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Last updated: 18 January 2022
Datum:Montag 17 November 1980
Zeit:ca 07:30
Flugzeugtyp:Silhouette image of generic NIM model; specific model in this crash may look slightly different
British Aerospace Nimrod MR.2
Fluggesellschaft:Royal Air Force - RAF
Kennzeichen: XV256
Werknummer: 8031
Triebwerk: 4 Rolls-Royce Spey 250
Besatzung:Todesopfer: 2 / Insassen: 20
Fluggäste:Todesopfer: 0 / Insassen: 0
Gesamt:Todesopfer: 2 / Insassen: 20
Sachschaden: Zerstört
Konsequenzen: Written off (damaged beyond repair)
Unfallort:ca. 1,5 km S of Forres-Kinloss RAF Station (FSS) (   Großbritannien)
Flugphase: Anfangssteigflug (ICL)
Flug von:Forres-Kinloss RAF Station (FSS/EGQK), Großbritannien
Flug nach:Forres-Kinloss RAF Station (FSS/EGQK), Großbritannien
Just before 07:30 a crew took off in semi-darkness on the final sortie of their conversion from the Nimrod 1 to the Nimrod MR.2 aircraft. Being the final sortie, the normal crew was increased to 20 by 5 checking crew and an additional Air Engineer. The surface wind was 070 degrees at 02 kts, with 8 km visibility in rain and a main cloud base of 3000 ft.
Engine response and indications during the takeoff run were normal, but shortly after takeoff, at an estimated height of 20 ft, the aircraft flew through a dense flock of sea birds (likely gulls). It suffered numerous bird-strikes. Almost simultaneously the no.1 engine surged violently, suffering a catastrophic internal failure. The low pressure compressors on the nos 2 and 3 engines were also damaged and, although they continued to run, they produced little thrust. Effectively the fully laden aircraft was being powered by only the No 4 engine which itself may have been damaged.
Some 27 seconds after takeoff the aircraft came down on the relatively soft tree-tops of a forest of young pine trees 1300 yards from the end of the runway and was quickly engulfed in flames.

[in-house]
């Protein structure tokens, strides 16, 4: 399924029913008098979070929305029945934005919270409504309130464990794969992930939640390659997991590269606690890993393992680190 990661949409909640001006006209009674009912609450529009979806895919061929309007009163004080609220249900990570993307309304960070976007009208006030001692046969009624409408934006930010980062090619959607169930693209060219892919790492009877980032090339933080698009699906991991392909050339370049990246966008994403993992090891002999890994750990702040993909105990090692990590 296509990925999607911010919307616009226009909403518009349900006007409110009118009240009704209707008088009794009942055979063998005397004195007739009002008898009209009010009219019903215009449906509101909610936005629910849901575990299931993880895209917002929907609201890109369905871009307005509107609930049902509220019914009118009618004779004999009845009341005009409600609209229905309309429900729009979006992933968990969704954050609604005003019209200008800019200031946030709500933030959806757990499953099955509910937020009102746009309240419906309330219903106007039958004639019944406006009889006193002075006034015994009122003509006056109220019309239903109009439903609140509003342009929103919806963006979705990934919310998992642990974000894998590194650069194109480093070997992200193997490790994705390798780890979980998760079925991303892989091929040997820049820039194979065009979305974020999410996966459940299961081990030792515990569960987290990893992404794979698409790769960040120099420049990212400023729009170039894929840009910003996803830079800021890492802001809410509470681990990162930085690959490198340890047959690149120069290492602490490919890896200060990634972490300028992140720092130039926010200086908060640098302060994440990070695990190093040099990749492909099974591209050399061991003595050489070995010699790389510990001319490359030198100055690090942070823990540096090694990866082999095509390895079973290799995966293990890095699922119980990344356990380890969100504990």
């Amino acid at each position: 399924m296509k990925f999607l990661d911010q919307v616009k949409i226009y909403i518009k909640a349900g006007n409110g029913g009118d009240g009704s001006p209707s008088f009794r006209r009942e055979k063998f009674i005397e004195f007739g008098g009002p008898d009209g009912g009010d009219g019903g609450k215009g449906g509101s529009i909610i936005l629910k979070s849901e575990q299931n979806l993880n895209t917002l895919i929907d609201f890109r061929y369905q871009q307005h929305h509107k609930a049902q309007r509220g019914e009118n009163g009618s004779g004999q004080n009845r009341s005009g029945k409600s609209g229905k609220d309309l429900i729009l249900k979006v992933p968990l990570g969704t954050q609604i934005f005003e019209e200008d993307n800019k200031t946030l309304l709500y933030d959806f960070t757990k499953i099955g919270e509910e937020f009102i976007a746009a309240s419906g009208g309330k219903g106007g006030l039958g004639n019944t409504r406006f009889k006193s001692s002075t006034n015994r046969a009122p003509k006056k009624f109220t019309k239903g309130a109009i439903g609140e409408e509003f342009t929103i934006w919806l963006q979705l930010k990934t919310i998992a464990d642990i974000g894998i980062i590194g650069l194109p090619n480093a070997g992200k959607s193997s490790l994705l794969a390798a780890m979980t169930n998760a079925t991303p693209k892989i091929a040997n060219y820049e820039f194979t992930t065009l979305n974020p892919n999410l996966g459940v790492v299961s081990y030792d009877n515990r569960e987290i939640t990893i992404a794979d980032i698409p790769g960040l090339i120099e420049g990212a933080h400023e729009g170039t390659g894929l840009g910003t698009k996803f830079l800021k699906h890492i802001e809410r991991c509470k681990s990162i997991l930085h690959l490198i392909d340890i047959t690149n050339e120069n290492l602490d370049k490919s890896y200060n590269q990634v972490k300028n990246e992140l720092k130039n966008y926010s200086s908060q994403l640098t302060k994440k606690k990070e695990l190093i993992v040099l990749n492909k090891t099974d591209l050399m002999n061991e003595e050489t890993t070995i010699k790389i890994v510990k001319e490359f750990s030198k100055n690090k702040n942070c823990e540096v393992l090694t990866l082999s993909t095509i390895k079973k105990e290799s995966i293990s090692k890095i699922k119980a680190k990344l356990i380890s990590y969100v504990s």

Probable Cause:

CAUSE OF THE ACCIDENT: "The investigation into the accident established, that the cause was a multiple birdstrike which occurred at a critical stage of flight. The aircraft suffered such a severe loss of thrust that maintenance of height and flying speed quickly became impossible. It was the captain's skill in keeping the stricken aircraft airborne long enough to make a very smooth and controlled crash at minimum speed into the treetops that undoubtedly saved, the lives of the 18 crew members. After the accident 77 dead sea birds were found on or near the runway. It is not known how many others were ingested by the aircraft engines."

Accident investigation:
Investigating agency: 
Status: Investigation completed
Duration: 1 year and 7 months
Accident number: MAAS 10/82
Download report: Summary report

» Mike Wain
» UK Ministry of Defence MAAS 10/82


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This information is not presented as the Flight Safety Foundation or the Aviation Safety Network’s opinion as to the cause of the accident. It is preliminary and is based on the facts as they are known at this time.
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